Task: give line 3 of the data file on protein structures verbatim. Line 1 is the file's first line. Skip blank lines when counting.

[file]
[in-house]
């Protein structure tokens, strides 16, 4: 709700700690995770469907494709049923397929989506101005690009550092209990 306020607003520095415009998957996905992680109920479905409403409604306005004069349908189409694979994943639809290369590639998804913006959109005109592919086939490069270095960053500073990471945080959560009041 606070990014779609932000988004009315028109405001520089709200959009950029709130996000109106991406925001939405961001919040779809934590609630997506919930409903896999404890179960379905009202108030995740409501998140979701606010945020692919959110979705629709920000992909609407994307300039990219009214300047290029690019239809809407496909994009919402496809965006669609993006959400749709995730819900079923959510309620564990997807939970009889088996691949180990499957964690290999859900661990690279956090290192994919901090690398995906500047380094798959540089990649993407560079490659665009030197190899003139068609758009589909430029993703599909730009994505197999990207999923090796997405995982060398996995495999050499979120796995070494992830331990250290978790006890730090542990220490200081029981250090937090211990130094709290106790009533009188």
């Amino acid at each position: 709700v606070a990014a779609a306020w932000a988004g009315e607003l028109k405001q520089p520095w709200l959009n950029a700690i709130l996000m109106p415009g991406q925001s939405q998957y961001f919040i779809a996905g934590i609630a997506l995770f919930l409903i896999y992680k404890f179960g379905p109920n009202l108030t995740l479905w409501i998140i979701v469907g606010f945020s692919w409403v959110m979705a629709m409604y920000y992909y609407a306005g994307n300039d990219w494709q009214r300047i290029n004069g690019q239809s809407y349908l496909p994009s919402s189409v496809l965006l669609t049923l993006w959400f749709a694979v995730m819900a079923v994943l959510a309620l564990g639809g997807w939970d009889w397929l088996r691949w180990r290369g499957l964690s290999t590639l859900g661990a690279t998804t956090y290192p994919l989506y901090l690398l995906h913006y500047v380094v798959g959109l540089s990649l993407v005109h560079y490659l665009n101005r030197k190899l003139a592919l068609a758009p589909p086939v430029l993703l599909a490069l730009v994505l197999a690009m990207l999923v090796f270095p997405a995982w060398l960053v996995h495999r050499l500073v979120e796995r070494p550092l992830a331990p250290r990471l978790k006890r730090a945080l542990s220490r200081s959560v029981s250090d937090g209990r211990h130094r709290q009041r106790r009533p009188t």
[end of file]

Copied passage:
């Amino acid at each position: 709700v606070a990014a779609a306020w932000a988004g009315e607003l028109k405001q520089p520095w709200l959009n950029a700690i709130l996000m109106p415009g991406q925001s939405q998957y961001f919040i779809a996905g934590i609630a997506l995770f919930l409903i896999y992680k404890f179960g379905p109920n009202l108030t995740l479905w409501i998140i979701v469907g606010f945020s692919w409403v959110m979705a629709m409604y920000y992909y609407a306005g994307n300039d990219w494709q009214r300047i290029n004069g690019q239809s809407y349908l496909p994009s919402s189409v496809l965006l669609t049923l993006w959400f749709a694979v995730m819900a079923v994943l959510a309620l564990g639809g997807w939970d009889w397929l088996r691949w180990r290369g499957l964690s290999t590639l859900g661990a690279t998804t956090y290192p994919l989506y901090l690398l995906h913006y500047v380094v798959g959109l540089s990649l993407v005109h560079y490659l665009n101005r030197k190899l003139a592919l068609a758009p589909p086939v430029l993703l599909a490069l730009v994505l197999a690009m990207l999923v090796f270095p997405a995982w060398l960053v996995h495999r050499l500073v979120e796995r070494p550092l992830a331990p250290r990471l978790k006890r730090a945080l542990s220490r200081s959560v029981s250090d937090g209990r211990h130094r709290q009041r106790r009533p009188t």